A week ago we discovered that the Renault Sport Megane Trophy has improved on the bar set by the standard 280 model. It's slightly quicker and slightly sharper than its lower-powered sibling, and therefore worthy of both its badge and the premium charged for it. But is it as incisive as the previous generation Trophy? Even with four-wheel steer and all the latest party tricks? Prior wasn't entirely convinced, which suggests the Renault Sport experience - so often defined by the quick Megane - is still less vivid that it once appeared.
We can thank the R26.R for that. As the brand's first go at turning its Focus rival into a 911 GT3-esque track warrior, the R26.R set the bar so high that each successive hot Megane has been presented with the daunting task of living up to its mechanical benchmark. Arguably none has done it quite like the original. Even the last equivalent model, the entirely excellent 275 Trophy-R, was somewhat hindered by its stronger (and therefore heavier) shell and the use of glass back windows, as per modern safety regulations.
The R26.R, then, is already well established among the ranks of modern classics. Its formula, of course, is now so well set in stone it virtually ranks as commandments. Without a radio, rear seats, sound-deadening, air con and anything else deemed weighty and non-essential to the pleasure of driving (even the passenger airbag was removed!), the hottest Meg was a substantial 123kg lighter than the standard Renault Sport model. And you really could feel it. 230hp from a turbocharged 2.0-litre is nothing special today (it's only 30hp clear of our fleet Fiesta ST's 1.5), but in a 1,252kg car, it's enough to ensure genuinely rapid progress.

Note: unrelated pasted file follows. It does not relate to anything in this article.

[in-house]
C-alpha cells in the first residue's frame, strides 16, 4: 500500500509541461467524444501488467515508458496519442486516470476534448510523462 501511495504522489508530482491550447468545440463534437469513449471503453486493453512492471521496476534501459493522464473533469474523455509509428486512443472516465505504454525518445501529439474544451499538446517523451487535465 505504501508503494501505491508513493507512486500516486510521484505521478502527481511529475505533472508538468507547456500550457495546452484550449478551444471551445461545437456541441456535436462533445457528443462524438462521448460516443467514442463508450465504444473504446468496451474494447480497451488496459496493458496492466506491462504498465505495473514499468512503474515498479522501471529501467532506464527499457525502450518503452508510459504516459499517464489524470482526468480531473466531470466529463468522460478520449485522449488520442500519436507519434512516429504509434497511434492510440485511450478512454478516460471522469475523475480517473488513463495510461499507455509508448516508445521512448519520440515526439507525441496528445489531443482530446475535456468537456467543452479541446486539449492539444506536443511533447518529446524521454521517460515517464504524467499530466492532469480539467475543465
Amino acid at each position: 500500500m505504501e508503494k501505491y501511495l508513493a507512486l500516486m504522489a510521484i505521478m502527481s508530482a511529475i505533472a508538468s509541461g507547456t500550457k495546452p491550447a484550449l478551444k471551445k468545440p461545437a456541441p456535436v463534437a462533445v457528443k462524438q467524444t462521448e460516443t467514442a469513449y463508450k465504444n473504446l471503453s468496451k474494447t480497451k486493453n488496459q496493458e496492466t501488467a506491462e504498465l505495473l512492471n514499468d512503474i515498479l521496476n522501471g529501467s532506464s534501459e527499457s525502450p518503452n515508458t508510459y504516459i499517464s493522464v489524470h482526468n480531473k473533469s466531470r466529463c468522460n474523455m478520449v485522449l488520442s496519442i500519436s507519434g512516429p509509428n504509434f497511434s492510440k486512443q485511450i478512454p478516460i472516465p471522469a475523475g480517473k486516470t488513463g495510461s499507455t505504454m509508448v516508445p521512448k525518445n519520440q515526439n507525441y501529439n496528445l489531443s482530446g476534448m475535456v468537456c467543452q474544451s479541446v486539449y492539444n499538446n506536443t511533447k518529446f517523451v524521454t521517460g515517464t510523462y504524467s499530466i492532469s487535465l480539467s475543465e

But the R26.R was at its most invigorating through the bends. Thanks to that weight saving the car's spring rates were actually wound back by 10 per cent, but it got far more advanced dampers to create something that rode rather nicely but had body control more comparable to a class of cars two or three leagues above its pay grade. Coupled with optional Toyo Proxes R888s and a bit of Dieppe geometry magic, it meant the R26.R's chassis could be hustled around corners with delightful precision and predictability, but in a way which didn't limit its adjustability or entertainment value. The car worked for you, rather than you toiling for it.
It's an icon of driving, alright, and prices today - in a swollen market - reflect that. With only 230 examples of a global 450-car run headed to Britain, its values were never likely to plummet, although they still make eye-watering viewing for anyone who remembers how much trouble Renault had shifting the car back in the bad old days of 2008. Today's Spotted brings the sense of retrospect into sharp focus as it claims to be among the former press cars. Clearly no-one is holding that against it - especially as 002 has remained entirely original and only racked up 22,000 in three owners. The last one even had it dry stored as part of a collection, which is something you may want to consider when weighing up the £31,990 asking price.
SPECIFICATIONS - RENAULT MEGANE RS R26.R
Engine: 1,998cc 4-cyl turbo
Transmission: 6-speed manual, front-wheel drive
Torque(lb ft): 229@3,000rpm
MPG: 33.2 (NEDC combined)
First registered: 2008
Recorded mileage: 22,000
Price new: £22,990
Yours for: £31,990